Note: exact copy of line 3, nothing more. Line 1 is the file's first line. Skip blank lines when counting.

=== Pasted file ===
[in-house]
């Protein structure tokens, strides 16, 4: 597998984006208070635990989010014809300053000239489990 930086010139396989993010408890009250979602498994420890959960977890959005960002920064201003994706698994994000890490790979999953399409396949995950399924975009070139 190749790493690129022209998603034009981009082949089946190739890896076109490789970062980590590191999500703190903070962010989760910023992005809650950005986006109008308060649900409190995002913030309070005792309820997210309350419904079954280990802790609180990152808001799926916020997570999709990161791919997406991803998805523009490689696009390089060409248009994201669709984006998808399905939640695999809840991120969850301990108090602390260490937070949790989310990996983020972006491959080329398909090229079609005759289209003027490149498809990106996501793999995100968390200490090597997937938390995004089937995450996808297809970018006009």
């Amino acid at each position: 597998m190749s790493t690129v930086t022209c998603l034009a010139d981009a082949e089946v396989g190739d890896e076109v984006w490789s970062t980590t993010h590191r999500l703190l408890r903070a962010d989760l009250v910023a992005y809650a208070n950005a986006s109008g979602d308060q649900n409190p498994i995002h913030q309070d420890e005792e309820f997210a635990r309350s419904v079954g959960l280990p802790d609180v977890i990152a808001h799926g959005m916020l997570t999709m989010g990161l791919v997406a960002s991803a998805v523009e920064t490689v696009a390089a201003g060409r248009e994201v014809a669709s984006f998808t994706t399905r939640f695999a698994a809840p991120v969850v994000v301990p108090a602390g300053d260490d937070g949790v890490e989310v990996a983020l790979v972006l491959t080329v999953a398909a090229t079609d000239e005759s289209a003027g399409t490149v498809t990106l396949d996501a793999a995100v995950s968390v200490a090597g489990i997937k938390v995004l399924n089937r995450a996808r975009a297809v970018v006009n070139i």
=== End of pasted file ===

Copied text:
């Amino acid at each position: 597998m190749s790493t690129v930086t022209c998603l034009a010139d981009a082949e089946v396989g190739d890896e076109v984006w490789s970062t980590t993010h590191r999500l703190l408890r903070a962010d989760l009250v910023a992005y809650a208070n950005a986006s109008g979602d308060q649900n409190p498994i995002h913030q309070d420890e005792e309820f997210a635990r309350s419904v079954g959960l280990p802790d609180v977890i990152a808001h799926g959005m916020l997570t999709m989010g990161l791919v997406a960002s991803a998805v523009e920064t490689v696009a390089a201003g060409r248009e994201v014809a669709s984006f998808t994706t399905r939640f695999a698994a809840p991120v969850v994000v301990p108090a602390g300053d260490d937070g949790v890490e989310v990996a983020l790979v972006l491959t080329v999953a398909a090229t079609d000239e005759s289209a003027g399409t490149v498809t990106l396949d996501a793999a995100v995950s968390v200490a090597g489990i997937k938390v995004l399924n089937r995450a996808r975009a297809v970018v006009n070139i």